There is a list of professions I do not have the skills to master, such as nuclear scientist, mathematician, chemist, and lawyer, among others. After spending a day riding along with Newtown, Pa.-based Chas Lassoff of CRL Lighting Agency as he called on customers, I am putting lighting rep on that list.
My conclusion has nothing to do with the retailers we visited – all of whom were exceptionally gracious and welcoming – but with the complicated juggling of the job itself.
Like quite a few reps I know, Chas grew up in the retail side of the lighting industry. Since his family operated a showroom in Pennsylvania, Chas worked in the business at a young age all the way through earning a bachelor’s degree in Business Management. He received further training when he was employed as a factory rep for Lightolier before deciding to start his own agency 20 years ago. Continue Reading
Chas and I met at 10 a.m., but he had been on the job since 6:30. This is another common theme I’ve discovered among successful reps: Most start their workdays around the time roosters are crowing. We entered Wage Lighting in Bucks County, Pa., a nearly 60-year-old family-owned lighting showroom that was bustling with business. All sorts of customers came in during the hour I was there, from a restaurant picking up an order of pendants to a homeowner bringing in a lamp for reshading to an interior designer checking on her clients’ orders and an older couple seeking help in decorating their vacation home.
Meanwhile, Chas’ cell phone was ringing with inquiries that ranged from the status of retailers’ purchase orders to faxing paperwork to factories and arranging for his office to handle other documentation. While the Wage Lighting staff – which includes two generations of family members – assisted customers, Chas and I went downstairs to the basement, where he looked over an order of recessed cans that was about to go to a job site. Reps, it seems, are that extra set of eyes and the helpful unofficial partner in the business that lighting stores count on for a second opinion.
Next stop was downtown Philly to visit Arch Street Lighting, owned by Mike Kurland, a third-generation lighting showroom owner. (His family’s electrical supply house, Harry Horn, was a Philadelphia staple since 1914.) Chas is a veteran Schonbek rep who recently installed an attention-getting Swarovski Lighting Gallery inside Arch Street Lighting. Since Mike and his long-time associate, Peggy Colman, weren’t able to attend the June Dallas Market, Chas brought them up to speed on the introductions, bringing in samples of product innovations as well as catalog supplements.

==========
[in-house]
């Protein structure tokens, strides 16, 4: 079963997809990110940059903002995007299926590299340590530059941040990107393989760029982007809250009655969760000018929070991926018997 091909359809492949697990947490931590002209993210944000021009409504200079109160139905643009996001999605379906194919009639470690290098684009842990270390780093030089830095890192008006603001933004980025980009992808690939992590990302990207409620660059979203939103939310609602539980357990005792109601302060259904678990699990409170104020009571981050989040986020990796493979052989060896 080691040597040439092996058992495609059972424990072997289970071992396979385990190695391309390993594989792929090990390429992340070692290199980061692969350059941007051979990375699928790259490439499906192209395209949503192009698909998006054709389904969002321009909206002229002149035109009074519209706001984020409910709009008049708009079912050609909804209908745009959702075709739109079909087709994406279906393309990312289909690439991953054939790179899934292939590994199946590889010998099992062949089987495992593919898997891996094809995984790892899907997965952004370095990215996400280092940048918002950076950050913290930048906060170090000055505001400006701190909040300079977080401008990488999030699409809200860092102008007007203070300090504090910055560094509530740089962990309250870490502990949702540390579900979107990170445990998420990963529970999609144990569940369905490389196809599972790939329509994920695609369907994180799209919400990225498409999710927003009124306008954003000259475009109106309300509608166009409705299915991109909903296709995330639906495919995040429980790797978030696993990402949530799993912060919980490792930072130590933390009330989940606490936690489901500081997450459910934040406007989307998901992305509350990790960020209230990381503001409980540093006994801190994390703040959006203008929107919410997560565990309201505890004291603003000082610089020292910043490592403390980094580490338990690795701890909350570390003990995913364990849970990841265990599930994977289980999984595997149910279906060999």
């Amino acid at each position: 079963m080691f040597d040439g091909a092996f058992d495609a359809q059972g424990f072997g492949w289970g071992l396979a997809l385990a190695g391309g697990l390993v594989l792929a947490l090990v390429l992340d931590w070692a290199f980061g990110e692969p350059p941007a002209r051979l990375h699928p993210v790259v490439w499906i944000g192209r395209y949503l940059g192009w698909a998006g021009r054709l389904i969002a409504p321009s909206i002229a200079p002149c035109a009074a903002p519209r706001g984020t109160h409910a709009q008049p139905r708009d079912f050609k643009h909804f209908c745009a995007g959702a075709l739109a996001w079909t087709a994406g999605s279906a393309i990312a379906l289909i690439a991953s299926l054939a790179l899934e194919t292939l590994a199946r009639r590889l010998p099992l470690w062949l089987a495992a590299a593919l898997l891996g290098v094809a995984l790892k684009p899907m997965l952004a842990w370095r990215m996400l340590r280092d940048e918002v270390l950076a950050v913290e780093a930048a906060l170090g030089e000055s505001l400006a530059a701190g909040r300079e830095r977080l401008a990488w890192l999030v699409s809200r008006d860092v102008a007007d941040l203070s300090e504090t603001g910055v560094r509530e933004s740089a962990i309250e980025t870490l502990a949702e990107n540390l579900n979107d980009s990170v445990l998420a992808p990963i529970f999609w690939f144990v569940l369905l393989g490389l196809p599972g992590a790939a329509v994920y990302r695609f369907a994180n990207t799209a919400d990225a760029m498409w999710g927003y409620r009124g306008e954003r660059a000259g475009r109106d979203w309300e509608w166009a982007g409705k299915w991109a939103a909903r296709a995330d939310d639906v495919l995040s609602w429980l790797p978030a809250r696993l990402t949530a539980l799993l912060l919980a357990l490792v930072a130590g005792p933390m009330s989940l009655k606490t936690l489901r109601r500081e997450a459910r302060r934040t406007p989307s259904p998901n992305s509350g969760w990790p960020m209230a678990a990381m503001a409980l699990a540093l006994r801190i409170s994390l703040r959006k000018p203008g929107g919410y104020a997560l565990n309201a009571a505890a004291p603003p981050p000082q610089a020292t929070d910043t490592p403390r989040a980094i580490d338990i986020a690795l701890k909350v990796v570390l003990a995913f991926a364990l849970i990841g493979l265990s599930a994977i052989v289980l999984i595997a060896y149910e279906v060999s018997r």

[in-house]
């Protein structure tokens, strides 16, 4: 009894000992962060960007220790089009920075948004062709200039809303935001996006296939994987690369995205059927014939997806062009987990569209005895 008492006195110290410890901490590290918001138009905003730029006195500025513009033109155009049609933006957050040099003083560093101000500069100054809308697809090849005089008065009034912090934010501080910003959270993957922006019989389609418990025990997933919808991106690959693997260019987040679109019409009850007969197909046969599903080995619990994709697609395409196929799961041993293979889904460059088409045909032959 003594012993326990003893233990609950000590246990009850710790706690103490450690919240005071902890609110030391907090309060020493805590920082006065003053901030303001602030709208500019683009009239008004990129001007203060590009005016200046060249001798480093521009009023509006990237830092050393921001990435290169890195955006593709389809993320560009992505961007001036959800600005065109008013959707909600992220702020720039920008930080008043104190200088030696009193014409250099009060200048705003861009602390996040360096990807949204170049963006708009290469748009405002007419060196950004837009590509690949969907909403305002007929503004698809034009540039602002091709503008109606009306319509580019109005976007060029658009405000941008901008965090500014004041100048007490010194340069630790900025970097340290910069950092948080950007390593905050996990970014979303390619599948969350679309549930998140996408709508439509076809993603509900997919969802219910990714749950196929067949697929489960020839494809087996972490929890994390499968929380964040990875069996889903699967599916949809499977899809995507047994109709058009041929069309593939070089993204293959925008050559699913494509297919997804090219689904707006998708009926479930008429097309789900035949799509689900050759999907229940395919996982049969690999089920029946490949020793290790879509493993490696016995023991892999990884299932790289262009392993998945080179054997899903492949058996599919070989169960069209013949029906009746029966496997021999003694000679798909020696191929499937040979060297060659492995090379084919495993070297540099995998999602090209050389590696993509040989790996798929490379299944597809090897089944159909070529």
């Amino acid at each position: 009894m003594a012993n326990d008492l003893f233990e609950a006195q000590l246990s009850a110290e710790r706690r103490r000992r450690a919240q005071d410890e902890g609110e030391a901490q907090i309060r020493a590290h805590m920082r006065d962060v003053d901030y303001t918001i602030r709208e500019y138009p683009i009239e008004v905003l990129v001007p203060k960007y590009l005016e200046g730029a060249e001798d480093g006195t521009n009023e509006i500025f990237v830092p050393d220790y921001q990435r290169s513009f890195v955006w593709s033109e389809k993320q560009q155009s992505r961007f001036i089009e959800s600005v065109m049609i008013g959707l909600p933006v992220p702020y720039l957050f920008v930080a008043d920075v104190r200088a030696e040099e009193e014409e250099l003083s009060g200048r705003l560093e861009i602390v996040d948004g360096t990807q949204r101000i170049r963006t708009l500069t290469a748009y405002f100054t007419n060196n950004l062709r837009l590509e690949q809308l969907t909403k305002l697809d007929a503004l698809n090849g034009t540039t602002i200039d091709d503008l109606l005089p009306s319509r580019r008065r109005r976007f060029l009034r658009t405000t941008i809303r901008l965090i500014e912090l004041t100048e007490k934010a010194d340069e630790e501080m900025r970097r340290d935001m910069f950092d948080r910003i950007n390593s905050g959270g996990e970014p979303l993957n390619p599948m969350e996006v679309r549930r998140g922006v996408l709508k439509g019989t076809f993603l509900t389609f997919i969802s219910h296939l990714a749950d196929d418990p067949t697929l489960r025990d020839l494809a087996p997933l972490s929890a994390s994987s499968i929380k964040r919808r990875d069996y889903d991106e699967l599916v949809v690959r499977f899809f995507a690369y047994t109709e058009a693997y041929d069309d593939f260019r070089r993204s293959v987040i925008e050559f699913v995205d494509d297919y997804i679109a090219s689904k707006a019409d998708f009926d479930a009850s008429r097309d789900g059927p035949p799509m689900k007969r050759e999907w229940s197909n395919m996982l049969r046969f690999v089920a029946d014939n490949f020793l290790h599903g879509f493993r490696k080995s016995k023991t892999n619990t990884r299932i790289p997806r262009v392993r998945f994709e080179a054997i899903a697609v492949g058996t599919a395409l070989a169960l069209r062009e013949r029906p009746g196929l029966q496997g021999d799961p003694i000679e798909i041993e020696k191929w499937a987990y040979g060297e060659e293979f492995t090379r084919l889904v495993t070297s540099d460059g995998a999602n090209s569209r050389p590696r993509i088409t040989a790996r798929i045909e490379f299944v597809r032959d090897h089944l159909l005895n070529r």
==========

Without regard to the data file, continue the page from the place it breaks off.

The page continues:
Chas’ cell phone continued to ring and that didn’t include the inquiries being handled by his rep firm’s office. He has two employees on staff who take care of day-to-day operations, follow up on every purchase order to make sure nothing falls through the cracks, field questions from the architectural community needing quotes on jobs, and answer any questions that arise from distributors or factories. I also learned that, as with other successful reps who have an office staff, there are still many customers who prefer to call the rep on his cell. Reps like Chas take these calls in stride – and in fact welcome the opportunity to offer immediate assistance – however I can see how the frequent calls might hamper a rep’s workflow especially when out on the road, calling on yet another retailer.
Being a rep appears to be a delicate juggling act between giving the store you are calling on the utmost attention while simultaneously giving the retailer calling with an inquiry the same quality service and concentration. Observing Chas in action was like witnessing a multi-tasker on steroids. It involves the careful balance of partnering with lighting showrooms to ensure their continued success in areas that include inventory management, tracking purchase orders, handling returns, answering new inquiries from potential new business, assessing current displays of products, and planning upcoming merchandising presentations.
Our last stop was at Bright Light Design Center’s King of Prussia location. Here, Chas sat down with merchandising expert and buyer Doug Miller to go over the dimensions of a gallery program and orchestrate other displays. He had already been in the store the week prior to go over the typical rep duties, so this afternoon was a designated visit to spend an hour or so going over the minute details for an upcoming display unit.
I’m please to report that though we were visiting lighting stores mid-day on a Wednesday in July (and during the hottest week on record to boot!) all of the showrooms had a steady stream of customers. Retailers told me that there are good and bad reps and that they will take on or discontinue a line based on their relationship with that rep. For reps like Chas and many others who faithfully call on their customers in person, they have earned the retailers’ total respect and loyalty. At each store, the principals confided that there are a large amount of reps who never stop in at all. In fact, in each case I was told there were reps who haven’t yet visited in 2011. With a territory that spans several states (Chas’ territory is Eastern Pennyslvania, South Jersey, and Delaware), this is no easy feat.
I’ve learned that it doesn’t take one specific skill to be a good rep, it takes several disparate ones all working in tandem. Before I embarked on this assignment, I didn’t think that just anyone could be a lighting rep. Now that I’ve spent almost an entire day with a rep, I am convinced of it.